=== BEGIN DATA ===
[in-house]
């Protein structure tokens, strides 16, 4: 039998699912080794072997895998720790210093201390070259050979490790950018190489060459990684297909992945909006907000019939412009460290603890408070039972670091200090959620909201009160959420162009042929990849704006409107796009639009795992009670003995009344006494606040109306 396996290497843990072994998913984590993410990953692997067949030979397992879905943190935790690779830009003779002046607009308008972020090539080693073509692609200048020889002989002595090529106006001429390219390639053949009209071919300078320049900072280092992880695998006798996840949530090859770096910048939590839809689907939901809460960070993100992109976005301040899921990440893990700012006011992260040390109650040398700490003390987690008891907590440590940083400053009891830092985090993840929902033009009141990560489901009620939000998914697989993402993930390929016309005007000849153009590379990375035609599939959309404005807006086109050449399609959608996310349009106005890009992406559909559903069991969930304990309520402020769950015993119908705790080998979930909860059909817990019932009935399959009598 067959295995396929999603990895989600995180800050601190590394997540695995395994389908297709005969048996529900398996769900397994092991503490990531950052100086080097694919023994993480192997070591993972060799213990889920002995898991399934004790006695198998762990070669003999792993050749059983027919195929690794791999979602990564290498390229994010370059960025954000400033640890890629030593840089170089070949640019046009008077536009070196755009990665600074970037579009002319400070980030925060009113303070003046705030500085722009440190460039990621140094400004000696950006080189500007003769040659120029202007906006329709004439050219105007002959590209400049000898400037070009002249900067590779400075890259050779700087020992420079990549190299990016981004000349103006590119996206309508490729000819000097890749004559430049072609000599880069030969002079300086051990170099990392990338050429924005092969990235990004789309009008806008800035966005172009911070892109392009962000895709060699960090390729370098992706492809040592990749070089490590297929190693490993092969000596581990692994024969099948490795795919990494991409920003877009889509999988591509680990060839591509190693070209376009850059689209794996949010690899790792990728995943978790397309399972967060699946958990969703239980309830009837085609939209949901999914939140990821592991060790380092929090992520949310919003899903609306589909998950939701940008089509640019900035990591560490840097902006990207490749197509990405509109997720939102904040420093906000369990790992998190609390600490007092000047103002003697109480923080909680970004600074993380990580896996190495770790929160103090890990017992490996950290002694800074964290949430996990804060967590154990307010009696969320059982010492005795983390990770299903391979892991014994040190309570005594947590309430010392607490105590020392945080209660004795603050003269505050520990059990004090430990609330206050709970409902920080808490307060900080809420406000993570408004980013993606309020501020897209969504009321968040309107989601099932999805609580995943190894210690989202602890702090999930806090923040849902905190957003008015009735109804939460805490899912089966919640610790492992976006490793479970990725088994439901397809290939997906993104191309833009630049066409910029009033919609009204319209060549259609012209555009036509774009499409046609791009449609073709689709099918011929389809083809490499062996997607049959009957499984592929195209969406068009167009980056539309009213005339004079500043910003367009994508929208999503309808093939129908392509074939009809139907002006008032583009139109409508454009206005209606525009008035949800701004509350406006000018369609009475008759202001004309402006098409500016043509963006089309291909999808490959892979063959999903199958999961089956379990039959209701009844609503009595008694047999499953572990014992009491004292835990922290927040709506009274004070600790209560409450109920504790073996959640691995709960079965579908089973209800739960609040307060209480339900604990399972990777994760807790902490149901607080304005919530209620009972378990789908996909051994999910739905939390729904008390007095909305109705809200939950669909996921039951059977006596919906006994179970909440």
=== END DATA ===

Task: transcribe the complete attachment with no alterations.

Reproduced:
[in-house]
């Protein structure tokens, strides 16, 4: 039998699912080794072997895998720790210093201390070259050979490790950018190489060459990684297909992945909006907000019939412009460290603890408070039972670091200090959620909201009160959420162009042929990849704006409107796009639009795992009670003995009344006494606040109306 396996290497843990072994998913984590993410990953692997067949030979397992879905943190935790690779830009003779002046607009308008972020090539080693073509692609200048020889002989002595090529106006001429390219390639053949009209071919300078320049900072280092992880695998006798996840949530090859770096910048939590839809689907939901809460960070993100992109976005301040899921990440893990700012006011992260040390109650040398700490003390987690008891907590440590940083400053009891830092985090993840929902033009009141990560489901009620939000998914697989993402993930390929016309005007000849153009590379990375035609599939959309404005807006086109050449399609959608996310349009106005890009992406559909559903069991969930304990309520402020769950015993119908705790080998979930909860059909817990019932009935399959009598 067959295995396929999603990895989600995180800050601190590394997540695995395994389908297709005969048996529900398996769900397994092991503490990531950052100086080097694919023994993480192997070591993972060799213990889920002995898991399934004790006695198998762990070669003999792993050749059983027919195929690794791999979602990564290498390229994010370059960025954000400033640890890629030593840089170089070949640019046009008077536009070196755009990665600074970037579009002319400070980030925060009113303070003046705030500085722009440190460039990621140094400004000696950006080189500007003769040659120029202007906006329709004439050219105007002959590209400049000898400037070009002249900067590779400075890259050779700087020992420079990549190299990016981004000349103006590119996206309508490729000819000097890749004559430049072609000599880069030969002079300086051990170099990392990338050429924005092969990235990004789309009008806008800035966005172009911070892109392009962000895709060699960090390729370098992706492809040592990749070089490590297929190693490993092969000596581990692994024969099948490795795919990494991409920003877009889509999988591509680990060839591509190693070209376009850059689209794996949010690899790792990728995943978790397309399972967060699946958990969703239980309830009837085609939209949901999914939140990821592991060790380092929090992520949310919003899903609306589909998950939701940008089509640019900035990591560490840097902006990207490749197509990405509109997720939102904040420093906000369990790992998190609390600490007092000047103002003697109480923080909680970004600074993380990580896996190495770790929160103090890990017992490996950290002694800074964290949430996990804060967590154990307010009696969320059982010492005795983390990770299903391979892991014994040190309570005594947590309430010392607490105590020392945080209660004795603050003269505050520990059990004090430990609330206050709970409902920080808490307060900080809420406000993570408004980013993606309020501020897209969504009321968040309107989601099932999805609580995943190894210690989202602890702090999930806090923040849902905190957003008015009735109804939460805490899912089966919640610790492992976006490793479970990725088994439901397809290939997906993104191309833009630049066409910029009033919609009204319209060549259609012209555009036509774009499409046609791009449609073709689709099918011929389809083809490499062996997607049959009957499984592929195209969406068009167009980056539309009213005339004079500043910003367009994508929208999503309808093939129908392509074939009809139907002006008032583009139109409508454009206005209606525009008035949800701004509350406006000018369609009475008759202001004309402006098409500016043509963006089309291909999808490959892979063959999903199958999961089956379990039959209701009844609503009595008694047999499953572990014992009491004292835990922290927040709506009274004070600790209560409450109920504790073996959640691995709960079965579908089973209800739960609040307060209480339900604990399972990777994760807790902490149901607080304005919530209620009972378990789908996909051994999910739905939390729904008390007095909305109705809200939950669909996921039951059977006596919906006994179970909440």